Instagram's approach of emphasizing content over art has been extremely profitable for them--at the expense of smaller creators and businesses that they could help, but seem to exploit instead. (For example, if they really supported small businesses, they would allow swipe-up story links for accounts with fewer than 10,000 followers.)

Now, none of this is to say that art can't survive on Instagram--it absolutely can. I'm inspired every day by other photographers and the analog communities that post incredible work there.

(And I still plug along there, too.)

But for art to thrive, it needs to go beyond Instagram.

I'm not so traditional as to suggest prints, exhibitions, or photo books are the only ways to branch out--but even artist websites, online portfolios, or accompanying artist statements and blog posts can be impactful ways to present your work.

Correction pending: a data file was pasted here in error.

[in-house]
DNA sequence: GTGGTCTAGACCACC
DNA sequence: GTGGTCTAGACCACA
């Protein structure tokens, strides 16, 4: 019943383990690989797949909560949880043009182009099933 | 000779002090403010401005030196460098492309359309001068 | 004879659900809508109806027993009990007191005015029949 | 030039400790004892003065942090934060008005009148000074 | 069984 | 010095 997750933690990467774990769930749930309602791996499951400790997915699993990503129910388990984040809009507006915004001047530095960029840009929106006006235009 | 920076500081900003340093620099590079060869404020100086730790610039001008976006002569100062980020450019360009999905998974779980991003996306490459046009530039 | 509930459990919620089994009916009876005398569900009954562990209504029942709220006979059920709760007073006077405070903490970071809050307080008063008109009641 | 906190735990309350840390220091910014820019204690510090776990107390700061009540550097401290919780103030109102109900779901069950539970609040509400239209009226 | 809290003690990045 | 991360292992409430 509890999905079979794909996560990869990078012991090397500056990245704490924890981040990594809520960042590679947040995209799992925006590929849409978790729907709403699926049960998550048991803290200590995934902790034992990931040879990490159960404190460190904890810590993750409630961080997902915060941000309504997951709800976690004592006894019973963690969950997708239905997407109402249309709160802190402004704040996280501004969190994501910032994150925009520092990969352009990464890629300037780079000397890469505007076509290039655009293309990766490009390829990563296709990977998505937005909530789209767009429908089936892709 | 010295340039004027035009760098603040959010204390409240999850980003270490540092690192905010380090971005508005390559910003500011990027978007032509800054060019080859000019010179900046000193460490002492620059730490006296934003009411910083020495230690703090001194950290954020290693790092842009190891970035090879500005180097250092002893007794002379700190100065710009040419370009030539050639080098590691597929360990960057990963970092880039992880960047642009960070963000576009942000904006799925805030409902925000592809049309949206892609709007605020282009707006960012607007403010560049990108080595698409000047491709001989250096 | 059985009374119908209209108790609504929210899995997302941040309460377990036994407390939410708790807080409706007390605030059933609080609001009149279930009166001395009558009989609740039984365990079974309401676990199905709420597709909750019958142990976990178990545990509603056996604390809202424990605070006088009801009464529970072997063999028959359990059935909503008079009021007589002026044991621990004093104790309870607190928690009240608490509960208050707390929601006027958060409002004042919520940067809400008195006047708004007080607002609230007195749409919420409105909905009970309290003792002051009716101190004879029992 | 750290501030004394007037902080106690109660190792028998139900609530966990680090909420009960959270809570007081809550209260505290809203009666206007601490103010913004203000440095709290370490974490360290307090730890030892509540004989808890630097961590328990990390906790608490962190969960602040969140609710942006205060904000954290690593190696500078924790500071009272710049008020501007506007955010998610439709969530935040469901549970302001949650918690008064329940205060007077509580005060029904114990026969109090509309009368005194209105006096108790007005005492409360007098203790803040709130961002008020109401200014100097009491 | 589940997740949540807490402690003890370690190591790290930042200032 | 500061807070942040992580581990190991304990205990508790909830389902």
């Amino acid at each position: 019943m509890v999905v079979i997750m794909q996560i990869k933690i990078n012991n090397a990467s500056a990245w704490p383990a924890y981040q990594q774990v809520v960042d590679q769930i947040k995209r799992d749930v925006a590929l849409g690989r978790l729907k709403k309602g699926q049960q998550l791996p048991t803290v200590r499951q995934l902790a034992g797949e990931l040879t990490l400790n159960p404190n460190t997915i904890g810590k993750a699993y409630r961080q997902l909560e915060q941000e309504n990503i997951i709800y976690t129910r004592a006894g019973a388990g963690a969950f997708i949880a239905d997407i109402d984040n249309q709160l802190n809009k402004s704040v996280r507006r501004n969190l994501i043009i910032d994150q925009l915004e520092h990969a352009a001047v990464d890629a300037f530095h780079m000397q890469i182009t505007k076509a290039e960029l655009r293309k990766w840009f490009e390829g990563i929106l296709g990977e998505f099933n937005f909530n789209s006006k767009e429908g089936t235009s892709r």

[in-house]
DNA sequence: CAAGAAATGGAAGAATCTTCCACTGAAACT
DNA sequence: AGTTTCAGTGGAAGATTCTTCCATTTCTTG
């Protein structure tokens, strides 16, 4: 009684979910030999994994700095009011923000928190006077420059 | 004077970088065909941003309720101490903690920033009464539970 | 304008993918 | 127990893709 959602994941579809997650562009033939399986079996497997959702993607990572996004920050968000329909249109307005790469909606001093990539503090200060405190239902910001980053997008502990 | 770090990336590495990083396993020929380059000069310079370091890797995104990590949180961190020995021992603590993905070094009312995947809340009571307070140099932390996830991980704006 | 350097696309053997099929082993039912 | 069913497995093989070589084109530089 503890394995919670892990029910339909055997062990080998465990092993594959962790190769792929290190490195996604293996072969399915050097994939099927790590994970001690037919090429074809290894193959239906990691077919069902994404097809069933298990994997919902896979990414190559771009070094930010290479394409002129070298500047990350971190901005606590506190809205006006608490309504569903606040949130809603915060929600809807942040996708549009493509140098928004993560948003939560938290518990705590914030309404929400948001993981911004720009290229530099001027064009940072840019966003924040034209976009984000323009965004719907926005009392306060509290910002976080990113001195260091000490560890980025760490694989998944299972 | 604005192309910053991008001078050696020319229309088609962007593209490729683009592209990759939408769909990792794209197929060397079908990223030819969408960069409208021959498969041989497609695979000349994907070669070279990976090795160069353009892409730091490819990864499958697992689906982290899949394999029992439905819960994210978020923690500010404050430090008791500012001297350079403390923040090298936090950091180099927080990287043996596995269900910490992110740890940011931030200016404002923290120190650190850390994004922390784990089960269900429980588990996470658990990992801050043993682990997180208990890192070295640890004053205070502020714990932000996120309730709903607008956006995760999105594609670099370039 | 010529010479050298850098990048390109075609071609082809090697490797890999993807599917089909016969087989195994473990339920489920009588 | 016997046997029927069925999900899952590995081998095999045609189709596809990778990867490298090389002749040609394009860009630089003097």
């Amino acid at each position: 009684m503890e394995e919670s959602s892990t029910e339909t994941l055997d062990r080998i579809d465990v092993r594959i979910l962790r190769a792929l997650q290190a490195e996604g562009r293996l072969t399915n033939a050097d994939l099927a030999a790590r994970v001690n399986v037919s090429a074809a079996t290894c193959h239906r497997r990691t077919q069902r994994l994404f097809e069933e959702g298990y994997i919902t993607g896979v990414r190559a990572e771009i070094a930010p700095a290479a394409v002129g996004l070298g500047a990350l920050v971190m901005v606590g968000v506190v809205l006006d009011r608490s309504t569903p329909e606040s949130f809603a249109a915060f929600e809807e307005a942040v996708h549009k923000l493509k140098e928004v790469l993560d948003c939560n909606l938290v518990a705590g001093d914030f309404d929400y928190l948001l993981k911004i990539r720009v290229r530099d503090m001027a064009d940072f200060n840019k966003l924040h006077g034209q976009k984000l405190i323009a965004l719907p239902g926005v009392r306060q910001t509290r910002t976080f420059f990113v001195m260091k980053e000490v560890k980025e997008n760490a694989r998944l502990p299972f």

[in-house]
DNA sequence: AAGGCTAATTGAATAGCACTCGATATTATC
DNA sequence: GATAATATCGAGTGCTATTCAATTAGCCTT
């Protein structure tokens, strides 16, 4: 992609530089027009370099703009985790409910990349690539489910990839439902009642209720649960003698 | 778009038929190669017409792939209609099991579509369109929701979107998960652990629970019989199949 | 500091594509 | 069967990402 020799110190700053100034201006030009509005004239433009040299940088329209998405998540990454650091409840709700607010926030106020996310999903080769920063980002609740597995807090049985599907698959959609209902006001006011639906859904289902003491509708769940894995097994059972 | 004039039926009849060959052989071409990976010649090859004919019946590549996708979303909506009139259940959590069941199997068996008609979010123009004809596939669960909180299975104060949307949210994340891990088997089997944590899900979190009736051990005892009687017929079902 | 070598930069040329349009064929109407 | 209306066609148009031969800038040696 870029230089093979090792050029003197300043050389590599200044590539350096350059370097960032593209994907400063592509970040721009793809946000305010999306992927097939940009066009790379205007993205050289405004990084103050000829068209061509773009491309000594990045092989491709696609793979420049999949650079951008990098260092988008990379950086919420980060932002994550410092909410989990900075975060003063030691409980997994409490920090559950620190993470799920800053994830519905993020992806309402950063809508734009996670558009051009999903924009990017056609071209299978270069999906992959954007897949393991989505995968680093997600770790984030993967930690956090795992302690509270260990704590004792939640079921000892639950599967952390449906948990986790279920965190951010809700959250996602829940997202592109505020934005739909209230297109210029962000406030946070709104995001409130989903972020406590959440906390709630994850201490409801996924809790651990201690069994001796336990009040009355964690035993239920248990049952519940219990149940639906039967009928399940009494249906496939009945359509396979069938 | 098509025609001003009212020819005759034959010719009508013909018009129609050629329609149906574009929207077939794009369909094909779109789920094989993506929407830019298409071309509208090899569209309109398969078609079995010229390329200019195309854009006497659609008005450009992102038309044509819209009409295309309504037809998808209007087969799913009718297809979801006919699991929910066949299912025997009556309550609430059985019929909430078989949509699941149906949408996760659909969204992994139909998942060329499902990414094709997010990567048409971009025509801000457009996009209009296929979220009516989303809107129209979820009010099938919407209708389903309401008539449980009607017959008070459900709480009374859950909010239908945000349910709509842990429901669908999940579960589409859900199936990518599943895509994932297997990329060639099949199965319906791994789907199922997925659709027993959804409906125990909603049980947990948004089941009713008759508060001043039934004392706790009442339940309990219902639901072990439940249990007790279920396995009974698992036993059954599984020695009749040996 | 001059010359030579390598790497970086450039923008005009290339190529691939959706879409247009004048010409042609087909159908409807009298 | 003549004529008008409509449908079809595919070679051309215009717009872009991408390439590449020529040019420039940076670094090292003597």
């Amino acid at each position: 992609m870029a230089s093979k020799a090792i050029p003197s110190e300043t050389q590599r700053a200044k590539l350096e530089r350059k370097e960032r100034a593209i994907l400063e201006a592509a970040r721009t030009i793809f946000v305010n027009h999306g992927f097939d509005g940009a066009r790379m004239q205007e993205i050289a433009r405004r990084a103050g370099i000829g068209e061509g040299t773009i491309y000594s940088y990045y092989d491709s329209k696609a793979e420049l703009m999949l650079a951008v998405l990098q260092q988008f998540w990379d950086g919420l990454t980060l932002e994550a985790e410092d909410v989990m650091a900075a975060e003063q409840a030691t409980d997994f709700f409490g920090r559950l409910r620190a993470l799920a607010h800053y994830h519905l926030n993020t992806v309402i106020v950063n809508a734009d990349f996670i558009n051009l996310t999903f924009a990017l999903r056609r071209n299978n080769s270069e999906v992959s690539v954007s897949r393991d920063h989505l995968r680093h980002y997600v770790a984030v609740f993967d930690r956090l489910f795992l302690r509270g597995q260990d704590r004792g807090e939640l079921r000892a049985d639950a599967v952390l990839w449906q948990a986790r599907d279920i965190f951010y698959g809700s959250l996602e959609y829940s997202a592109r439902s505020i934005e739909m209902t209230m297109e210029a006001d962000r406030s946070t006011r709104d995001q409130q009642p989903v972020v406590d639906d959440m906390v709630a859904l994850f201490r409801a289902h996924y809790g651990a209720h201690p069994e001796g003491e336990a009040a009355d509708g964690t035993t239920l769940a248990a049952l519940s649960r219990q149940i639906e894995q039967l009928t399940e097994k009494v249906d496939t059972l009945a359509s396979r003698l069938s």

Remember how spaces are usually made to accommodate art, rather than the other way around? Go utilize those existing spaces and platforms for what they offer, but take the time to carve out places of your own, too--whatever that looks like.

These other mediums can allow your work to be enjoyed longer, appreciated more, and ultimately treated more like art than content.

The Role of Art in Content Creation

A part of helping art be properly valued is helping people recognize more art in what we would usually call content.

With this in mind, it feels important to re-emphasize the fact that the line between art and content isn't absolute. Trying to categorize every possible thing as either art or content is impossible--and more importantly, not the point. There are times when we treat our own art more like content, or feel pressured to create in order to satiate an algorithm with something short of our best work. And there are other instances where "content" is able to go above and beyond to become something more artistic. (And who am I to say that the graphic designer(s) behind the incessant Dominos Pizza emails aren't artists in their own right?)